The term estrogen refers to a group of hormones consisting of estradiol, estrone and estriol. While it is considered mainly a female hormone, estrogen is also important for men. Produced primarily by the ovaries, it is also synthesized by your adrenal glands and fat cells. In men, estrogen is mainly produced by the testes, adrenal and pituitary glands.

The main role of estrogen in women is to stimulate the growth and development of sexual characteristics and reproduction. It is responsible for the changes in breasts during adolescence and pregnancy including the development of milk ducts for lactation, and for the growth of the uterine lining in the first part of the menstrual cycle. Estrogen also regulates several metabolic processes such as cholesterol levels and bone growth.

For men during puberty, estrogen helps facilitate many of the physical changes such as chest and facial hair growth, muscle development and deepening of the voice.

Estrogen improves bone density and reduces the risk of osteoporosis for both women and men. It helps prepare a woman's body for pregnancy and in males, estrogen assists in the growth and maturity of sperm. It's important for women and men to balance estrogen levels to avoid health conditions such as cancer, heart disease, osteoporosis, obesity and diabetes.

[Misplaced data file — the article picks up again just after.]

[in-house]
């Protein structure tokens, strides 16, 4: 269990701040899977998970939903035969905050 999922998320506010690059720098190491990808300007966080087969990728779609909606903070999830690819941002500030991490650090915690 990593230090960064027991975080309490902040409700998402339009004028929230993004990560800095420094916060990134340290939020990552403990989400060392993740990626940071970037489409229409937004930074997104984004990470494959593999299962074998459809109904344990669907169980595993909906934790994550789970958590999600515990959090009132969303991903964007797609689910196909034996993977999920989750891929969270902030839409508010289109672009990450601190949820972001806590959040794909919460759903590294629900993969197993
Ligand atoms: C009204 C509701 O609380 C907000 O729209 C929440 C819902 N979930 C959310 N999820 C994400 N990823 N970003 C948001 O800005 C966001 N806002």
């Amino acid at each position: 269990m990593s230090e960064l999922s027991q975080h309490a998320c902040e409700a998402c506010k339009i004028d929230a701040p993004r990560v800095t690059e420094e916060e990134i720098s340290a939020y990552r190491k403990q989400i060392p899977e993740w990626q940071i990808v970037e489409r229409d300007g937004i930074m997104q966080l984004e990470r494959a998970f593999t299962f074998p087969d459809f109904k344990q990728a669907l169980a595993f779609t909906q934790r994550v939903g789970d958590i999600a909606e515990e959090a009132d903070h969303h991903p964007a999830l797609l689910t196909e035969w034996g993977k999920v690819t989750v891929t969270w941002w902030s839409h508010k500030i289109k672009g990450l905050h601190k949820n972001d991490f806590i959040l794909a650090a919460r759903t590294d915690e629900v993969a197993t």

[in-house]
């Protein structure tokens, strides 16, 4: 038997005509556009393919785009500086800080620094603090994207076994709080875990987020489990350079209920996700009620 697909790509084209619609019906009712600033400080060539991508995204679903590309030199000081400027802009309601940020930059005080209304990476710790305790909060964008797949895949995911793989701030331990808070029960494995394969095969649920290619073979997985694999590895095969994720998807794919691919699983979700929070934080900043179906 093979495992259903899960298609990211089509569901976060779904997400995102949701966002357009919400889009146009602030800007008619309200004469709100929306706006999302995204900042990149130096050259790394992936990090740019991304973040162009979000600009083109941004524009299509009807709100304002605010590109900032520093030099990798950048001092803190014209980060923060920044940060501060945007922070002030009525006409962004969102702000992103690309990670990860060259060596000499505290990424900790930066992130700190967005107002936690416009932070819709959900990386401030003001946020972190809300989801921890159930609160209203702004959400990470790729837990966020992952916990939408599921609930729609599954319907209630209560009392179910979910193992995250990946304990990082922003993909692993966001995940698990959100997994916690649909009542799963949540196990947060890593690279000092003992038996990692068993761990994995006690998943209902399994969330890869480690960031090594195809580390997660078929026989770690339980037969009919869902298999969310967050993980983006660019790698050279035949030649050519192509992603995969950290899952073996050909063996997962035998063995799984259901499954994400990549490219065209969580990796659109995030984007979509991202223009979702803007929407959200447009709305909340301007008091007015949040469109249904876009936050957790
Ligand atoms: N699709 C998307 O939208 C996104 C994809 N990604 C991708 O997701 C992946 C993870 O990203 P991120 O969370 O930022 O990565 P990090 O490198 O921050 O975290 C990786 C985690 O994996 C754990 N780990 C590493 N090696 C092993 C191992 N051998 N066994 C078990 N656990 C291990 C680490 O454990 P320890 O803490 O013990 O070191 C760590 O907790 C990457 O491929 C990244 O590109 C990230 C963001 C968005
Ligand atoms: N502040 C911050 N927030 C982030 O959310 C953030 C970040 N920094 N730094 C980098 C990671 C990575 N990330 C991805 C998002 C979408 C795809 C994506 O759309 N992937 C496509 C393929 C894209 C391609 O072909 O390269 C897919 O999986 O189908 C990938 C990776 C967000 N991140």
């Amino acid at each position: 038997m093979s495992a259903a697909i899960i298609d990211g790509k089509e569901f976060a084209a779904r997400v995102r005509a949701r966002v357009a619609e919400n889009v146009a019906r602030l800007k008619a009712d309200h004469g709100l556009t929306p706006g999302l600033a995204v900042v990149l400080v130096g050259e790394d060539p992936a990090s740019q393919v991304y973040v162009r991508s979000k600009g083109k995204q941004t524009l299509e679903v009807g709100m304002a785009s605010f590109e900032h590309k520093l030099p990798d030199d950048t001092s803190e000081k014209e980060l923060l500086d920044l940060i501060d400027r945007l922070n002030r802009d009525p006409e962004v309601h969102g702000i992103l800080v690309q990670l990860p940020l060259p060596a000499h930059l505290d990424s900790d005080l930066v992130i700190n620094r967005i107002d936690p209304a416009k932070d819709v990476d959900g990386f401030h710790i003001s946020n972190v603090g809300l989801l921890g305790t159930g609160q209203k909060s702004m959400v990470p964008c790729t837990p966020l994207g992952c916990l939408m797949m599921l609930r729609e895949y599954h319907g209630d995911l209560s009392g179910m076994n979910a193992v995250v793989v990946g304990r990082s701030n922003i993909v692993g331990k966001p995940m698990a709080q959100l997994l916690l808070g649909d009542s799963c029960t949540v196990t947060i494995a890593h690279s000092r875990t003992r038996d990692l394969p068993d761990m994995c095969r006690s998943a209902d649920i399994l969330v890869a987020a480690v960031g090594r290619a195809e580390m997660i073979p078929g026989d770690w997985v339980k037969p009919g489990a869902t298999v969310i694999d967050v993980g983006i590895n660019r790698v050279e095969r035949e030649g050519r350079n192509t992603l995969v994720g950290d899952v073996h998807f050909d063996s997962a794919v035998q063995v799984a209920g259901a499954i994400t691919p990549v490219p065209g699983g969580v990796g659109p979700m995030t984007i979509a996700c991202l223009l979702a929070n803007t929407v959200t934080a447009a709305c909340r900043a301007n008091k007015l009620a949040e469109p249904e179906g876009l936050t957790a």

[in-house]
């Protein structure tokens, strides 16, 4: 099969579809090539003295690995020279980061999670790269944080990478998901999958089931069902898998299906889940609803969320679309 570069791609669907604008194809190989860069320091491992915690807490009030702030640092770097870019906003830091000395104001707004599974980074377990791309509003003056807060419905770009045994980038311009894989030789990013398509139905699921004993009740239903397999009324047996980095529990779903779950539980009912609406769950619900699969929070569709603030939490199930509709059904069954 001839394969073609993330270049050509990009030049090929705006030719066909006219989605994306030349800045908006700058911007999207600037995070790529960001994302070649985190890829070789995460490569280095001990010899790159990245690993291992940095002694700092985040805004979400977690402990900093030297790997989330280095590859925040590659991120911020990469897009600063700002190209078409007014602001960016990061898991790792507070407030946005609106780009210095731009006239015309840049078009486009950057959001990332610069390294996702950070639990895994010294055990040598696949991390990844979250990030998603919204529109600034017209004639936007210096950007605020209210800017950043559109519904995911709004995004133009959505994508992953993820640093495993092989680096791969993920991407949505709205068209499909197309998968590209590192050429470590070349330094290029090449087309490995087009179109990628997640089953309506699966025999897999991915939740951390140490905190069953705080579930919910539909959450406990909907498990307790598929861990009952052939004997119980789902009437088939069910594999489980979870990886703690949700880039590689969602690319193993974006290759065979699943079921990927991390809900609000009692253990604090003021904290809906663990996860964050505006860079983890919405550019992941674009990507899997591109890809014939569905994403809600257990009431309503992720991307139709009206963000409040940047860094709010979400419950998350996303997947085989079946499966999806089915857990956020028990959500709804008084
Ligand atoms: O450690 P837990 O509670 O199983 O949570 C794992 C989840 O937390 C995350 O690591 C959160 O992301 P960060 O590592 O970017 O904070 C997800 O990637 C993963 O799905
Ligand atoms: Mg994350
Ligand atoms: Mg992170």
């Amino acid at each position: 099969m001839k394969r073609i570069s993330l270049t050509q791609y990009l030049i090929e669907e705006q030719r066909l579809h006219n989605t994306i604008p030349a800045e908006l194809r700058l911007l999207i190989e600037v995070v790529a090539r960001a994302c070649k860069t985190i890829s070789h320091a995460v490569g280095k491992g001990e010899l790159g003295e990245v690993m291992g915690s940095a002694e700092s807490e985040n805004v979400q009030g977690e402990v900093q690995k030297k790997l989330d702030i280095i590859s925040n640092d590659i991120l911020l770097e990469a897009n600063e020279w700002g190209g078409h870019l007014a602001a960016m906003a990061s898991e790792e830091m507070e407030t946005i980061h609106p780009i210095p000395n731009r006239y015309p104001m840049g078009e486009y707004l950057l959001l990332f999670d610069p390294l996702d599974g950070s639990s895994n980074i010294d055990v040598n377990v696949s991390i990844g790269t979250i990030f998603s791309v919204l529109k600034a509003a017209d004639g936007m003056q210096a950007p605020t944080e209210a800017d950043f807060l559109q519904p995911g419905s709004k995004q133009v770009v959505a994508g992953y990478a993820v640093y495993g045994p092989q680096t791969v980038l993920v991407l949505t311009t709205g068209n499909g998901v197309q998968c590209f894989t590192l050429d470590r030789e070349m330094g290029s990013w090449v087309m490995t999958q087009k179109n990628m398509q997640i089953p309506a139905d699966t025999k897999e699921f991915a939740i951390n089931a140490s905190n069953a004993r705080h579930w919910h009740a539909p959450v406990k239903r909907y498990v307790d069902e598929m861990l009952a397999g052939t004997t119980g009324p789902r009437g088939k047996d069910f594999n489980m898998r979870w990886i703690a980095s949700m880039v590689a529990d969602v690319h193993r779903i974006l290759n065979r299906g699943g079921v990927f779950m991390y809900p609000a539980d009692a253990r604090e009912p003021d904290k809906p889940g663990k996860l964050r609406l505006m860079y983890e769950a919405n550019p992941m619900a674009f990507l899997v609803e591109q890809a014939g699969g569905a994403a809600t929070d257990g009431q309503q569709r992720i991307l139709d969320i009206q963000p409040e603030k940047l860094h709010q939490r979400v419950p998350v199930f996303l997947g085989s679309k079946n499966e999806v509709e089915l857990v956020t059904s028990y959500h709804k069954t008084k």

Symptoms of estrogen imbalance include hot flashes, night sweats, vaginal dryness, memory problems, bladder infections, fatigue, weight gain, headaches, breast tenderness, sleep problems, bone loss and mood swings.

Progesterone is made in your body from cholesterol. It’s a two step process with your body turning cholesterol into pregnenolone, and then converting pregnenolone into progesterone. Then your body makes a multitude of other hormones that it needs from progesterone.